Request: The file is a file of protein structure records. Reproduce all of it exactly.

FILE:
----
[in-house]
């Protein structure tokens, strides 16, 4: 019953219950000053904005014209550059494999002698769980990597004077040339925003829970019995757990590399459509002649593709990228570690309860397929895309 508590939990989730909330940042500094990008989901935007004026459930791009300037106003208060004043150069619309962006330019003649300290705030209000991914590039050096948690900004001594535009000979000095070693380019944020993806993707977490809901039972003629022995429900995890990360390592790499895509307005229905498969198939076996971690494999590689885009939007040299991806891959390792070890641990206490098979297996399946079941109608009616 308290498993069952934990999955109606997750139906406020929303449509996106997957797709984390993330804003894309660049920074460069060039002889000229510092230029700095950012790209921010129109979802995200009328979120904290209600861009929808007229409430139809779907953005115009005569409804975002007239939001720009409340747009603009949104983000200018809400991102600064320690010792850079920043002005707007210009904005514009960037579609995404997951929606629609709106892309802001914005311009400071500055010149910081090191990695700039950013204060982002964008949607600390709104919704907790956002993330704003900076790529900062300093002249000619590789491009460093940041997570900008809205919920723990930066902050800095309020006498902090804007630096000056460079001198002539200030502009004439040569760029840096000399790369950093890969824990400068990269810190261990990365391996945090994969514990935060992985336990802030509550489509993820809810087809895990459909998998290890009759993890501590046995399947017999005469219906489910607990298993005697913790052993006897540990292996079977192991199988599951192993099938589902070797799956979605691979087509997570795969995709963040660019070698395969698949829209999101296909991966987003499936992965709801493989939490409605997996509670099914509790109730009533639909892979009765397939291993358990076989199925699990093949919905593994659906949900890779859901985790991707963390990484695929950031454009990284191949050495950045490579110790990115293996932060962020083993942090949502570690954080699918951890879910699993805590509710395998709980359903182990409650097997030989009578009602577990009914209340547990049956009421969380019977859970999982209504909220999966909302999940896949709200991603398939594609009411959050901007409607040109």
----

[in-house]
């Protein structure tokens, strides 16, 4: 019953219950000053904005014209550059494999002698769980990597004077040339925003829970019995757990590399459509002649593709990228570690309860397929895309 508590939990989730909330940042500094990008989901935007004026459930791009300037106003208060004043150069619309962006330019003649300290705030209000991914590039050096948690900004001594535009000979000095070693380019944020993806993707977490809901039972003629022995429900995890990360390592790499895509307005229905498969198939076996971690494999590689885009939007040299991806891959390792070890641990206490098979297996399946079941109608009616 308290498993069952934990999955109606997750139906406020929303449509996106997957797709984390993330804003894309660049920074460069060039002889000229510092230029700095950012790209921010129109979802995200009328979120904290209600861009929808007229409430139809779907953005115009005569409804975002007239939001720009409340747009603009949104983000200018809400991102600064320690010792850079920043002005707007210009904005514009960037579609995404997951929606629609709106892309802001914005311009400071500055010149910081090191990695700039950013204060982002964008949607600390709104919704907790956002993330704003900076790529900062300093002249000619590789491009460093940041997570900008809205919920723990930066902050800095309020006498902090804007630096000056460079001198002539200030502009004439040569760029840096000399790369950093890969824990400068990269810190261990990365391996945090994969514990935060992985336990802030509550489509993820809810087809895990459909998998290890009759993890501590046995399947017999005469219906489910607990298993005697913790052993006897540990292996079977192991199988599951192993099938589902070797799956979605691979087509997570795969995709963040660019070698395969698949829209999101296909991966987003499936992965709801493989939490409605997996509670099914509790109730009533639909892979009765397939291993358990076989199925699990093949919905593994659906949900890779859901985790991707963390990484695929950031454009990284191949050495950045490579110790990115293996932060962020083993942090949502570690954080699918951890879910699993805590509710395998709980359903182990409650097997030989009578009602577990009914209340547990049956009421969380019977859970999982209504909220999966909302999940896949709200991603398939594609009411959050901007409607040109």